Jr. Day, Presidents’ Day, Good Friday, Memorial Day, Independence Day, Labor Day, Thanksgiving Day and Christmas Day, or,
when one of these holidays fall on a Saturday or Sunday, the preceding Friday or subsequent Monday. This closing schedule is subject
to change. 

16 

For
purposes of computing the NAV of each share class of each Fund, securities are valued at market value as of the close of regular
trading on the NYSE (normally, 4: 00 p.m. Eastern time) on each business day the NYSE is open. Securities listed on the NYSE or
other exchanges are valued on the basis of their last sale prices on the exchanges on which they are primarily traded. However,
if the last sale price on the NYSE is different than the last sale price on any other exchange, the NYSE price will be used. If
there are no sales on that day, the securities are valued at the closing bid price on the NYSE or other primary exchange for that
day. Securities traded in the over-the-counter market are valued on the basis of the last sale price. If there are no sales on
that day, the securities are valued at the mean between the closing bid and asked prices. Securities for which market quotations
are not readily available, and securities for which it is determined that market quotations do not accurately reflect their value,
are valued at fair value as determined in good faith by or under the supervision of the Trust’s officers in a manner specifically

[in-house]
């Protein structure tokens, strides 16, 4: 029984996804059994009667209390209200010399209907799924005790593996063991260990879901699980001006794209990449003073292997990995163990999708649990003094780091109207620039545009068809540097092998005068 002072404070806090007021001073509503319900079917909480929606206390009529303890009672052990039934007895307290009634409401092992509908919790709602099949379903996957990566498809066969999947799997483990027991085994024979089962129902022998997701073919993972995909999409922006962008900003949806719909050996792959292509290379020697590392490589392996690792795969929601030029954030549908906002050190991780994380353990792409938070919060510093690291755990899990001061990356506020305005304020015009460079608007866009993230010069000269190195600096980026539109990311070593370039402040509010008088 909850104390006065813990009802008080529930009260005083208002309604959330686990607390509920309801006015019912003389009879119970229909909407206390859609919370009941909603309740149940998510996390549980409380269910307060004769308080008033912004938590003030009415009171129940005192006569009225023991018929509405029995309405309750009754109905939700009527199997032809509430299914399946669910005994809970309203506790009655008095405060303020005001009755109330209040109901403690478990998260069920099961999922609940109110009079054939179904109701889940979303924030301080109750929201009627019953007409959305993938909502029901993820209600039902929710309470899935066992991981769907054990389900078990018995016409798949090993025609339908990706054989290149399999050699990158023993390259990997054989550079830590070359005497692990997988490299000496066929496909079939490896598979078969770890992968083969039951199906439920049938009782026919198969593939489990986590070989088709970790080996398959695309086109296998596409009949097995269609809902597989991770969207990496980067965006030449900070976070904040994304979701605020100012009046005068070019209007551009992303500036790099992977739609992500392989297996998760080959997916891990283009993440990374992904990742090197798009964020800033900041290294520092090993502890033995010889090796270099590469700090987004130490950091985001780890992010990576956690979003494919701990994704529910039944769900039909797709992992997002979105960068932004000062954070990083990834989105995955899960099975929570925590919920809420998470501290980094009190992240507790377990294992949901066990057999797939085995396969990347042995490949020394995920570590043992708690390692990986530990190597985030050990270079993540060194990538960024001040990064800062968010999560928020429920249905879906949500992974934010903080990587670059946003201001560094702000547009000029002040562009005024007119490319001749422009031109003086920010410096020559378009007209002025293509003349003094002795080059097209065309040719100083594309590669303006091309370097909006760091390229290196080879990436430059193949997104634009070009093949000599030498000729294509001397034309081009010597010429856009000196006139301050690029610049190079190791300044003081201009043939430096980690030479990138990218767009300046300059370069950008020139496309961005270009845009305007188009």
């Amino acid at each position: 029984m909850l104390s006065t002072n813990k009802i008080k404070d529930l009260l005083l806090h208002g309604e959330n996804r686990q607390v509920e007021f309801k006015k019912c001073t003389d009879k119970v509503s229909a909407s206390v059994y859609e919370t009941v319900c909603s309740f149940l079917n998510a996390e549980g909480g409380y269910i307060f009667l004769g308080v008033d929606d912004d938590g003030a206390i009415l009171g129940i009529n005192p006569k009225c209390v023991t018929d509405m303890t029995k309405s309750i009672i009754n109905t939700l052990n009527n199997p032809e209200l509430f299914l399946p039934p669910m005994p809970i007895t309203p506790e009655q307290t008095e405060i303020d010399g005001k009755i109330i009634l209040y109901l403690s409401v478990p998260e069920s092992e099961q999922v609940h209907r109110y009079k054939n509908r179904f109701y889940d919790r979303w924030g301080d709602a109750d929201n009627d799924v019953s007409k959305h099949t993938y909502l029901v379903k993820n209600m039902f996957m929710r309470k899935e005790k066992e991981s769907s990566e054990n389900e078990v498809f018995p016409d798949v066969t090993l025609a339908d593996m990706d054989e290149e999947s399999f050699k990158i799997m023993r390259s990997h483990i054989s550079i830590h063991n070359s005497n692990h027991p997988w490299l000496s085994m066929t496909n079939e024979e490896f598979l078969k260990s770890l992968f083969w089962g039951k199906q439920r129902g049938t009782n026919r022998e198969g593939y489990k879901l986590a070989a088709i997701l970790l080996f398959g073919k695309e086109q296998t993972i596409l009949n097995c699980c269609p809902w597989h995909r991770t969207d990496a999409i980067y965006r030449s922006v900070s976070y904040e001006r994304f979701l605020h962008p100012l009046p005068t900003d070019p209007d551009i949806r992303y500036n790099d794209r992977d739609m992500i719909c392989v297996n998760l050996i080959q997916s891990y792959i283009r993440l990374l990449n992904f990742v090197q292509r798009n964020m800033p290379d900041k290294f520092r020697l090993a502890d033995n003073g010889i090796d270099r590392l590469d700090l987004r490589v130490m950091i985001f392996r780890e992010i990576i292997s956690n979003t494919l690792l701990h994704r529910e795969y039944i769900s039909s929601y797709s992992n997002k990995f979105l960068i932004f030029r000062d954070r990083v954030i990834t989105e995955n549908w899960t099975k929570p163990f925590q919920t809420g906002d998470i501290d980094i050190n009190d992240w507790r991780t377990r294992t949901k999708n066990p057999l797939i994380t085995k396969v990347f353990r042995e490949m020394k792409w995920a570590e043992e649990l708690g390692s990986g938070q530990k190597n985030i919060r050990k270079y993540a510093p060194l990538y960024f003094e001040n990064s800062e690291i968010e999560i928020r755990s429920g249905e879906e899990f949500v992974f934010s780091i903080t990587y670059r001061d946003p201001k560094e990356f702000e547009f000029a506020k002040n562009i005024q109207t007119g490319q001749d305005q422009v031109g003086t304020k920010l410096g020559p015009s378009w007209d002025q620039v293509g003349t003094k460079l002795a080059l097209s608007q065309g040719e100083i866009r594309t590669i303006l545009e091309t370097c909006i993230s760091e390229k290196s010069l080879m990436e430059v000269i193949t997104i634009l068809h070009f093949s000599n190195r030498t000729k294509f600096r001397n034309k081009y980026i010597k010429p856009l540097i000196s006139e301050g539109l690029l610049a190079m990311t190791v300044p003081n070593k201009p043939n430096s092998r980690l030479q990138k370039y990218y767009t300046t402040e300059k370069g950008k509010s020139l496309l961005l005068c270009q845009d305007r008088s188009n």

authorized by the Board. The Board annually reviews the reliability of the method used to value portfolio securities for which
market quotations are not readily available.

PERFORMANCE

From
time to time, the “average annual total return” and “total return” of an investment in each class of each
Fund’s shares may be advertised. An explanation of how total returns are calculated and the components of those calculations
are set forth below.

Total
Returns – General.
Total return information may be useful to investors in reviewing the Funds’ performance. The Funds’
advertisements of their performance must, under applicable SEC rules, include the average annual total returns of the Funds for
the 1-, 5-, and 10-year periods (or the life of the applicable Fund, if less) as of the most recently ended calendar quarter.
This enables an investor to compare a Fund’s performance to the performance of other funds for the same periods. However,
a number of factors should be considered before using such information as a basis for comparison with other investments. Investments
in the Funds are not insured; their total return is not guaranteed and normally will fluctuate on a daily basis. When redeemed,
an investor’s shares may be worth more or less than their original cost. Total return for any given past period is not a
prediction or representation by the Trust of future rates of return on its shares. The total returns of the shares of the Funds